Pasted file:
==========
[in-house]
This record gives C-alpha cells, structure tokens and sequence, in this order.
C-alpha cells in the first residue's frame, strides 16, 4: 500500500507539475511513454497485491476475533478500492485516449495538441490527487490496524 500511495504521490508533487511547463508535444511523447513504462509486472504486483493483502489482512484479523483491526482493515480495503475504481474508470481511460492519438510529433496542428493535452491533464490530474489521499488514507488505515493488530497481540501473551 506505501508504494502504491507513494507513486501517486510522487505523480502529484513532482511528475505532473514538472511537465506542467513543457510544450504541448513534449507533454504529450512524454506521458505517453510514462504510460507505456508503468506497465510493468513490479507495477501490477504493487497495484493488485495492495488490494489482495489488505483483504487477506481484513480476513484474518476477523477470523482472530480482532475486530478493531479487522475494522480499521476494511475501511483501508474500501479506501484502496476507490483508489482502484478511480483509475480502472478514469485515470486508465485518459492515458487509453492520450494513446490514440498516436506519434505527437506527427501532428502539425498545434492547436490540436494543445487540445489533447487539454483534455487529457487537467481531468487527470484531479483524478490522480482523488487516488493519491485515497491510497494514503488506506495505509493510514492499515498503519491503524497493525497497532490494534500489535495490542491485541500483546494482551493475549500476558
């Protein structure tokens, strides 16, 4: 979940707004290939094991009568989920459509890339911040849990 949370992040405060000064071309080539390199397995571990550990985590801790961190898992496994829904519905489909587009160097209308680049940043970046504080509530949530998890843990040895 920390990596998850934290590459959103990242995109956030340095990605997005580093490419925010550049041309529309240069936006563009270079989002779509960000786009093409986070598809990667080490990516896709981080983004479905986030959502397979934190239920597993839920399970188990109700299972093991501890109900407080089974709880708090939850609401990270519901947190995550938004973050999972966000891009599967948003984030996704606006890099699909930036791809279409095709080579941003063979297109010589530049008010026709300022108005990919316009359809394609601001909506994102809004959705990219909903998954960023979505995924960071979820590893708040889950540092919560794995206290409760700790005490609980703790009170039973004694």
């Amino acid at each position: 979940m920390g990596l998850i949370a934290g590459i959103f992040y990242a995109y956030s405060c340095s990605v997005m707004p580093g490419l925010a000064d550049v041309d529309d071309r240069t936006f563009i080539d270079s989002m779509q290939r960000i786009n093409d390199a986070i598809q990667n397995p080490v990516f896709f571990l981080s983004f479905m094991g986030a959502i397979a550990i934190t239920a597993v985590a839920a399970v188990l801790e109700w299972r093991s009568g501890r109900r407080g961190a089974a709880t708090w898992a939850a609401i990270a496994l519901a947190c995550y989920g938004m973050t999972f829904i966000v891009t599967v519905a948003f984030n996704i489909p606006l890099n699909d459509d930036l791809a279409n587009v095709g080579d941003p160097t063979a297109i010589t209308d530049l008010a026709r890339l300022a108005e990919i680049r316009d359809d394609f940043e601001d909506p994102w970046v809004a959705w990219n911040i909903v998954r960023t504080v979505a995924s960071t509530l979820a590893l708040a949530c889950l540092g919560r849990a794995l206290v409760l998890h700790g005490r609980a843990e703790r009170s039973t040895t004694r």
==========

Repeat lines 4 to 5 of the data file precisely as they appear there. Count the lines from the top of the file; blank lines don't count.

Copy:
């Protein structure tokens, strides 16, 4: 979940707004290939094991009568989920459509890339911040849990 949370992040405060000064071309080539390199397995571990550990985590801790961190898992496994829904519905489909587009160097209308680049940043970046504080509530949530998890843990040895 920390990596998850934290590459959103990242995109956030340095990605997005580093490419925010550049041309529309240069936006563009270079989002779509960000786009093409986070598809990667080490990516896709981080983004479905986030959502397979934190239920597993839920399970188990109700299972093991501890109900407080089974709880708090939850609401990270519901947190995550938004973050999972966000891009599967948003984030996704606006890099699909930036791809279409095709080579941003063979297109010589530049008010026709300022108005990919316009359809394609601001909506994102809004959705990219909903998954960023979505995924960071979820590893708040889950540092919560794995206290409760700790005490609980703790009170039973004694």
């Amino acid at each position: 979940m920390g990596l998850i949370a934290g590459i959103f992040y990242a995109y956030s405060c340095s990605v997005m707004p580093g490419l925010a000064d550049v041309d529309d071309r240069t936006f563009i080539d270079s989002m779509q290939r960000i786009n093409d390199a986070i598809q990667n397995p080490v990516f896709f571990l981080s983004f479905m094991g986030a959502i397979a550990i934190t239920a597993v985590a839920a399970v188990l801790e109700w299972r093991s009568g501890r109900r407080g961190a089974a709880t708090w898992a939850a609401i990270a496994l519901a947190c995550y989920g938004m973050t999972f829904i966000v891009t599967v519905a948003f984030n996704i489909p606006l890099n699909d459509d930036l791809a279409n587009v095709g080579d941003p160097t063979a297109i010589t209308d530049l008010a026709r890339l300022a108005e990919i680049r316009d359809d394609f940043e601001d909506p994102w970046v809004a959705w990219n911040i909903v998954r960023t504080v979505a995924s960071t509530l979820a590893l708040a949530c889950l540092g919560r849990a794995l206290v409760l998890h700790g005490r609980a843990e703790r009170s039973t040895t004694r």